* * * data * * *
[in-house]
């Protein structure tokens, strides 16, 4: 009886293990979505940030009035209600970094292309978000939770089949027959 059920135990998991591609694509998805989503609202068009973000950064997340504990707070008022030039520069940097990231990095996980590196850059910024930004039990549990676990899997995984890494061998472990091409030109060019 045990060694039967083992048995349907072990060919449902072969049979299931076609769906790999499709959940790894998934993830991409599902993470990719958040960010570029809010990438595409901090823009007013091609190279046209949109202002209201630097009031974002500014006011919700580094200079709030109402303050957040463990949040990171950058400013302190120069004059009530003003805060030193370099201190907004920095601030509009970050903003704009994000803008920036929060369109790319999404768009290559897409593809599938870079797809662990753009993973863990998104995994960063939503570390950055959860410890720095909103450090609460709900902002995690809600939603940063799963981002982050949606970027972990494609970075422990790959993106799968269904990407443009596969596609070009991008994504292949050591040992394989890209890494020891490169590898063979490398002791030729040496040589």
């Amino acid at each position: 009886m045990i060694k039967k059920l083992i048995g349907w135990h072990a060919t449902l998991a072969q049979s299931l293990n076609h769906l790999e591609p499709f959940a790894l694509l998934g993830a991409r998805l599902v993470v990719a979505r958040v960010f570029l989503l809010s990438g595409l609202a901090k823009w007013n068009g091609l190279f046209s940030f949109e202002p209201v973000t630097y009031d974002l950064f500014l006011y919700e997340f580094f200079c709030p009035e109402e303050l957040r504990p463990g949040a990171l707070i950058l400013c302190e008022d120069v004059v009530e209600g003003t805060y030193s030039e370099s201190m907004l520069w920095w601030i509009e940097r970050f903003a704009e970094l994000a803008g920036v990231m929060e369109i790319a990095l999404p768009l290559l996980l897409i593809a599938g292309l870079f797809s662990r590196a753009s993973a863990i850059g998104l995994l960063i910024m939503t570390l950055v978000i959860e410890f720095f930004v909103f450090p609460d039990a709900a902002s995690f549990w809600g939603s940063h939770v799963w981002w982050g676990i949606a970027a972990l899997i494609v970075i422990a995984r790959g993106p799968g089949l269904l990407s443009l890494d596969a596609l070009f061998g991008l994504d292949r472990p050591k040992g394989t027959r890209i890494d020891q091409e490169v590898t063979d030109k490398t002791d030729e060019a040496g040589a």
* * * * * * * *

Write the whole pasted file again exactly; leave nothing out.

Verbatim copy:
[in-house]
């Protein structure tokens, strides 16, 4: 009886293990979505940030009035209600970094292309978000939770089949027959 059920135990998991591609694509998805989503609202068009973000950064997340504990707070008022030039520069940097990231990095996980590196850059910024930004039990549990676990899997995984890494061998472990091409030109060019 045990060694039967083992048995349907072990060919449902072969049979299931076609769906790999499709959940790894998934993830991409599902993470990719958040960010570029809010990438595409901090823009007013091609190279046209949109202002209201630097009031974002500014006011919700580094200079709030109402303050957040463990949040990171950058400013302190120069004059009530003003805060030193370099201190907004920095601030509009970050903003704009994000803008920036929060369109790319999404768009290559897409593809599938870079797809662990753009993973863990998104995994960063939503570390950055959860410890720095909103450090609460709900902002995690809600939603940063799963981002982050949606970027972990494609970075422990790959993106799968269904990407443009596969596609070009991008994504292949050591040992394989890209890494020891490169590898063979490398002791030729040496040589």
């Amino acid at each position: 009886m045990i060694k039967k059920l083992i048995g349907w135990h072990a060919t449902l998991a072969q049979s299931l293990n076609h769906l790999e591609p499709f959940a790894l694509l998934g993830a991409r998805l599902v993470v990719a979505r958040v960010f570029l989503l809010s990438g595409l609202a901090k823009w007013n068009g091609l190279f046209s940030f949109e202002p209201v973000t630097y009031d974002l950064f500014l006011y919700e997340f580094f200079c709030p009035e109402e303050l957040r504990p463990g949040a990171l707070i950058l400013c302190e008022d120069v004059v009530e209600g003003t805060y030193s030039e370099s201190m907004l520069w920095w601030i509009e940097r970050f903003a704009e970094l994000a803008g920036v990231m929060e369109i790319a990095l999404p768009l290559l996980l897409i593809a599938g292309l870079f797809s662990r590196a753009s993973a863990i850059g998104l995994l960063i910024m939503t570390l950055v978000i959860e410890f720095f930004v909103f450090p609460d039990a709900a902002s995690f549990w809600g939603s940063h939770v799963w981002w982050g676990i949606a970027a972990l899997i494609v970075i422990a995984r790959g993106p799968g089949l269904l990407s443009l890494d596969a596609l070009f061998g991008l994504d292949r472990p050591k040992g394989t027959r890209i890494d020891q091409e490169v590898t063979d030109k490398t002791d030729e060019a040496g040589a």